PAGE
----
Differences between Mitosis and Meiosis

a) It occurs during the growth
of somatic cells and asexual
It occurs during
gamete’s production.                 
b) Two daughter cells or
off springs are formed
Four daughter cells or
off springs are formed.       
c) Chromosone number of
daughters and parent’s cells
are equal.                                         cells Is half the number
The chromosone
number of daughter cells
is half the number
in the parents’.

d) Off-springs produced by
mitosis is the exact replicate of the parents
Off-springs produced
by meiosis will show

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Sunday, 19 November 2017

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Chemistry: What is Hydrogen? It's Uses, physical properties, chemical properties and methods of preparation


Hydrogen is found in group one of the periodic table. Though, it is non-metal, it is usually placed in group one because it has one valence electron.


Physical Properties of Hydrogen
  •  It is a colourless, odourless and tasteless gas.
  • It is neutral to litmus paper.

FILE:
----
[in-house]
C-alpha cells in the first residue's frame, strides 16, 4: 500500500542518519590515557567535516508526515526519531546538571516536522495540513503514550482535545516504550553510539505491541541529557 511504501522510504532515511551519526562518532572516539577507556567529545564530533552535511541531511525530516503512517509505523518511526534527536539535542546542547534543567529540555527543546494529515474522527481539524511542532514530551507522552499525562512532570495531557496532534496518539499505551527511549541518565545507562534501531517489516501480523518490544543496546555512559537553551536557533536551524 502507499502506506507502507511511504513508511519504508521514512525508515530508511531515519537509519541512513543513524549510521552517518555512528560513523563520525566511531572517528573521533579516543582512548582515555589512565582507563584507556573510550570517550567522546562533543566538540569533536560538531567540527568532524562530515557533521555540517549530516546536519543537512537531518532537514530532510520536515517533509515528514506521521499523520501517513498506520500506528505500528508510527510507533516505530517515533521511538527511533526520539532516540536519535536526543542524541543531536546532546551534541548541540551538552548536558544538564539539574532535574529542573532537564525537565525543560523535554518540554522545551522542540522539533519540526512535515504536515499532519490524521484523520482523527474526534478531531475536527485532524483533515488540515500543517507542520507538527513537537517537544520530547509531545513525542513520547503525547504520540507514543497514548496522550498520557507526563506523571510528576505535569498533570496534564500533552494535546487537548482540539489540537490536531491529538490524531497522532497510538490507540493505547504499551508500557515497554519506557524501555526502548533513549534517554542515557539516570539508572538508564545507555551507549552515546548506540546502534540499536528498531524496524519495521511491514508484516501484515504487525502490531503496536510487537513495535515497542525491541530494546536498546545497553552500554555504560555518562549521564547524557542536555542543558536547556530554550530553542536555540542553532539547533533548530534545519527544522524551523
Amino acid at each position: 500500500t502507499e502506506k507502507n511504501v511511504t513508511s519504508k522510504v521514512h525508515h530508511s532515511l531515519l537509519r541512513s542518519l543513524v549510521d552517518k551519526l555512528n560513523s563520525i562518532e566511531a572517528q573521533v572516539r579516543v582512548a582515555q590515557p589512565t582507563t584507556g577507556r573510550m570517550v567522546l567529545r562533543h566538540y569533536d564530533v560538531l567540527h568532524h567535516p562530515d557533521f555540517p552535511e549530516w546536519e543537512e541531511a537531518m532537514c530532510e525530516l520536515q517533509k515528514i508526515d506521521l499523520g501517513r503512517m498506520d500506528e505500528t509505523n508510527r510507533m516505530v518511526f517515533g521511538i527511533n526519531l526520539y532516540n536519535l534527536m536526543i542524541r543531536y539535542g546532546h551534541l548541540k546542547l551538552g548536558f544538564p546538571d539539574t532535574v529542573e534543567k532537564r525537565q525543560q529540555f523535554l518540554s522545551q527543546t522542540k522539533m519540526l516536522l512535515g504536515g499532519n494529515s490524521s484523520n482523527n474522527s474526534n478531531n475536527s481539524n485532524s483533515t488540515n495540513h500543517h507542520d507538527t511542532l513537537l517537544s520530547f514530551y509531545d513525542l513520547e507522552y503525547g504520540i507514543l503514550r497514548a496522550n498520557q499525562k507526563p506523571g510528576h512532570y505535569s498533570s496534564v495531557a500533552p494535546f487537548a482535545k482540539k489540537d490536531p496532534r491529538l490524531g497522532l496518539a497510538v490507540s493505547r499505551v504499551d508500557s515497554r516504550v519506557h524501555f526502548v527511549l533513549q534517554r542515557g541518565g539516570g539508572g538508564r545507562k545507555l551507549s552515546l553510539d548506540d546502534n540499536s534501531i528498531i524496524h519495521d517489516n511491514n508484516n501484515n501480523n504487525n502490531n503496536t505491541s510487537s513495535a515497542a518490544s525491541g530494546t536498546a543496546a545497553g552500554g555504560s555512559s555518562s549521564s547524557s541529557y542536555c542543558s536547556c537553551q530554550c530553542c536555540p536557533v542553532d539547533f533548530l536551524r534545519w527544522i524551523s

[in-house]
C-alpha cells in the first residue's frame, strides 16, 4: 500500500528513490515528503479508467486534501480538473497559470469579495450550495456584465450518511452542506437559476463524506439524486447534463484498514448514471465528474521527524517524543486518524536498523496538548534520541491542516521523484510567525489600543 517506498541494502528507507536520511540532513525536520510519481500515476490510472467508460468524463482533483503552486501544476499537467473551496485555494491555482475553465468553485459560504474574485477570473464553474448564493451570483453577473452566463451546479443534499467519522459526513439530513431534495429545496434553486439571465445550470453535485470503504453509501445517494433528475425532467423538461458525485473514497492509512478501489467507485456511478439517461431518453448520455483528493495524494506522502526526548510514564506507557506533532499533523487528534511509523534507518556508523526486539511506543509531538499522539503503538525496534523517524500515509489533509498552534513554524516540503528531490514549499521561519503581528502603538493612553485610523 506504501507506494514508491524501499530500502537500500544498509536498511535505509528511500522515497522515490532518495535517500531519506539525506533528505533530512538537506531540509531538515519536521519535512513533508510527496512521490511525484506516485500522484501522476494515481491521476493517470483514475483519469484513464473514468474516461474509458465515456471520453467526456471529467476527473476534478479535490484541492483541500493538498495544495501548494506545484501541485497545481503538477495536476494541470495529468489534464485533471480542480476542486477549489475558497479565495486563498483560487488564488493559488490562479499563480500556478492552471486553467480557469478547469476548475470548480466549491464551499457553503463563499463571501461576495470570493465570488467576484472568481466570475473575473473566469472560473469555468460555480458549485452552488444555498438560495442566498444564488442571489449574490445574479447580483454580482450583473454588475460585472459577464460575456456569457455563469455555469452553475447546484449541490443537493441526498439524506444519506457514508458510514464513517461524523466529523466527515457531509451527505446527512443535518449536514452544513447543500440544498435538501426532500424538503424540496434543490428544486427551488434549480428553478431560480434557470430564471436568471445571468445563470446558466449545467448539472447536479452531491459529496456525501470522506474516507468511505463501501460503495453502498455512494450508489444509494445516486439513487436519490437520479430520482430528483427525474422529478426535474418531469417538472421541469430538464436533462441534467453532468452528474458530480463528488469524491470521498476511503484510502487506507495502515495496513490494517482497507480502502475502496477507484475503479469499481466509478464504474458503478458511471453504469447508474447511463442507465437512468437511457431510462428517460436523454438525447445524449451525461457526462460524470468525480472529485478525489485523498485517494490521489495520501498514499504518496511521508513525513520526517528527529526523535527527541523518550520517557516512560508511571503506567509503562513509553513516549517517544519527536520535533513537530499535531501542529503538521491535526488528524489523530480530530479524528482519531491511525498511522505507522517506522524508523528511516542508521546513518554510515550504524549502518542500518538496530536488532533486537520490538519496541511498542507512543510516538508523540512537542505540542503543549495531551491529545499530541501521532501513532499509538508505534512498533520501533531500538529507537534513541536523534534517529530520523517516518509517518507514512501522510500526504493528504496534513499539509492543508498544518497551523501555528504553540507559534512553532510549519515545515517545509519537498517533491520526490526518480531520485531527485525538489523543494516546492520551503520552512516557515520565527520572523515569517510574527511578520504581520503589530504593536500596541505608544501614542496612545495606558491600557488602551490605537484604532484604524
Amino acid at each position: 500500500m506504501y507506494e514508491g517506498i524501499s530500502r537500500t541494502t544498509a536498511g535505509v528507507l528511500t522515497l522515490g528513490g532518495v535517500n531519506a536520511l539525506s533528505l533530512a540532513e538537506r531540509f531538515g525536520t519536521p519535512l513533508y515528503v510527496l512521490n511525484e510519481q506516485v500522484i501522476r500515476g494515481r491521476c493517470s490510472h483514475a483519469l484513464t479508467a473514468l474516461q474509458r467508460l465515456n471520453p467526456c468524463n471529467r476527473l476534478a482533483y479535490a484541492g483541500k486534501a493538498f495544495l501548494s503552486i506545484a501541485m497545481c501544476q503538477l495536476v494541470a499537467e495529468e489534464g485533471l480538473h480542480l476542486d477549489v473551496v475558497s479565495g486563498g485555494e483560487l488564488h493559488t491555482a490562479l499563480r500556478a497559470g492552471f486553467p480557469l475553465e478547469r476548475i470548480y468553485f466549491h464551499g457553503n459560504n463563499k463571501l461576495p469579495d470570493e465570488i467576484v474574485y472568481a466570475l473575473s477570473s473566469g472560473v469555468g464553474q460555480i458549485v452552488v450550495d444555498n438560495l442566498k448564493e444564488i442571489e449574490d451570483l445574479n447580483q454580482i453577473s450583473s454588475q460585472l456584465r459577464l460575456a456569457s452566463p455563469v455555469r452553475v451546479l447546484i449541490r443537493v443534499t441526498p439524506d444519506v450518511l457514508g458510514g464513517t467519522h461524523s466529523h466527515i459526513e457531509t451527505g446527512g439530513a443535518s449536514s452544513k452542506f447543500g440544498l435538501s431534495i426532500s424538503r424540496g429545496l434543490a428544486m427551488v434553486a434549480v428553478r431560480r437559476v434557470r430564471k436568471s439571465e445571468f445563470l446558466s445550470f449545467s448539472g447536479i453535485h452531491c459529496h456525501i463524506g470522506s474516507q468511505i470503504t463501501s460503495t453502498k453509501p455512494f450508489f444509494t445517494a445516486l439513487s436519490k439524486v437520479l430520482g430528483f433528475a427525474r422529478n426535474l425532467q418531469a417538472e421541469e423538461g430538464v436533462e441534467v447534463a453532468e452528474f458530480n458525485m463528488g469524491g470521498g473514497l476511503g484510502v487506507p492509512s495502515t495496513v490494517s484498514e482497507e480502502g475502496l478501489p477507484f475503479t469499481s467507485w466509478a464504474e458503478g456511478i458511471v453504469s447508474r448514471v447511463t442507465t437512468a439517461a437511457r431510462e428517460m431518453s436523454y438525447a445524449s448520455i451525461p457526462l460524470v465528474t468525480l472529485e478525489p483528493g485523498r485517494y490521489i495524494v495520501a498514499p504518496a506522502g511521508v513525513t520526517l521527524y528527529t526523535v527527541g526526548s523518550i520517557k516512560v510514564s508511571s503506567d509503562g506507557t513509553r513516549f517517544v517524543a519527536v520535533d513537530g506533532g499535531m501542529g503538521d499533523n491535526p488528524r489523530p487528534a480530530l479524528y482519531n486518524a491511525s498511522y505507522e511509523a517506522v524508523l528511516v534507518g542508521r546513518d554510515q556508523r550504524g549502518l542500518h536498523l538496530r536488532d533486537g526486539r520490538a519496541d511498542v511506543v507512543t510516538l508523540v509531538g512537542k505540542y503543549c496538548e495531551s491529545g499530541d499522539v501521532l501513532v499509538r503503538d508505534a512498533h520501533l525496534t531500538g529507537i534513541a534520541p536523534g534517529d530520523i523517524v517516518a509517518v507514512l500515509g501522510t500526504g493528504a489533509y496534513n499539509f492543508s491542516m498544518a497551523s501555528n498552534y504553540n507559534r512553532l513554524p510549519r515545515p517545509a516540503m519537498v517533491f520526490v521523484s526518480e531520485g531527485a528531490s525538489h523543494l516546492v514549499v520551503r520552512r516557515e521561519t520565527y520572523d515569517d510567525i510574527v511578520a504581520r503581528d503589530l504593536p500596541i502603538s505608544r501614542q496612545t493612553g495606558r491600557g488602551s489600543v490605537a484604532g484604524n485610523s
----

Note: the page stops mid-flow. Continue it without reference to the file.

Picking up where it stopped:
• It is insoluble in water.
  • It is the lightest substance known.
  • It has a very low boiling point of (-253-degree Celsius).
  • It is less dense than air.

Chemical Properties of Hydrogen

     1. It reacts with metals to found hydrides.

             2Na + H2 ---> 2NaH

     2. It burns in air to produce steam.
             H2O + O2 ---> 2H2O

    3. It reacts with halogens to produce halides

            H2 + Cl ---> 2Hcl
            H2 + 2Br ---> 2HBr

   4. Acts as a Reducing agent: It reduces oxides to their respective metals
           CuO + H2 ---> Cu + H2O

Uses of hydrogen
  • It is used in the hydrogenation of oil.
  • It is used to manufacture soap and margarine (saponification).
  • It is used in filling balloons.
  • Liquid hydrogen is used for rocket fuel.
  • It is used for welding metals.